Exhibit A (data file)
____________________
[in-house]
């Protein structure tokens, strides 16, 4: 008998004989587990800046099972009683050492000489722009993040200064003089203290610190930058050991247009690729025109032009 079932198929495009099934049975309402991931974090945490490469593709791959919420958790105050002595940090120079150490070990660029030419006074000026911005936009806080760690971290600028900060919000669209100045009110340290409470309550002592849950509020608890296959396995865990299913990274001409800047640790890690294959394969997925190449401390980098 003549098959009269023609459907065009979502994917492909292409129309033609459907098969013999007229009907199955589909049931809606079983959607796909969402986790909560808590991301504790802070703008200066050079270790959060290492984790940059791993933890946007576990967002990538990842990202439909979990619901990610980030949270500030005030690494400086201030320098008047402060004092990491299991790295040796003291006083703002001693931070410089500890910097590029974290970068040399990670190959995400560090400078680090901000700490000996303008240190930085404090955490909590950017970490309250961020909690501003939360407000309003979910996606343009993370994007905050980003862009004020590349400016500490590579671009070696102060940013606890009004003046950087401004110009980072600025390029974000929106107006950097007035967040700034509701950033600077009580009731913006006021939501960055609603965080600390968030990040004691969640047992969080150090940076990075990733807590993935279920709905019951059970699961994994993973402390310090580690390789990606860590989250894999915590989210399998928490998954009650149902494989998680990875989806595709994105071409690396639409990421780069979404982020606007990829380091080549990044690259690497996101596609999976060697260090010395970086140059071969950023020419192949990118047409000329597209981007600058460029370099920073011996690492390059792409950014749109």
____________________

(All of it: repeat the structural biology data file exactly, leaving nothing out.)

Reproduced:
[in-house]
């Protein structure tokens, strides 16, 4: 008998004989587990800046099972009683050492000489722009993040200064003089203290610190930058050991247009690729025109032009 079932198929495009099934049975309402991931974090945490490469593709791959919420958790105050002595940090120079150490070990660029030419006074000026911005936009806080760690971290600028900060919000669209100045009110340290409470309550002592849950509020608890296959396995865990299913990274001409800047640790890690294959394969997925190449401390980098 003549098959009269023609459907065009979502994917492909292409129309033609459907098969013999007229009907199955589909049931809606079983959607796909969402986790909560808590991301504790802070703008200066050079270790959060290492984790940059791993933890946007576990967002990538990842990202439909979990619901990610980030949270500030005030690494400086201030320098008047402060004092990491299991790295040796003291006083703002001693931070410089500890910097590029974290970068040399990670190959995400560090400078680090901000700490000996303008240190930085404090955490909590950017970490309250961020909690501003939360407000309003979910996606343009993370994007905050980003862009004020590349400016500490590579671009070696102060940013606890009004003046950087401004110009980072600025390029974000929106107006950097007035967040700034509701950033600077009580009731913006006021939501960055609603965080600390968030990040004691969640047992969080150090940076990075990733807590993935279920709905019951059970699961994994993973402390310090580690390789990606860590989250894999915590989210399998928490998954009650149902494989998680990875989806595709994105071409690396639409990421780069979404982020606007990829380091080549990044690259690497996101596609999976060697260090010395970086140059071969950023020419192949990118047409000329597209981007600058460029370099920073011996690492390059792409950014749109």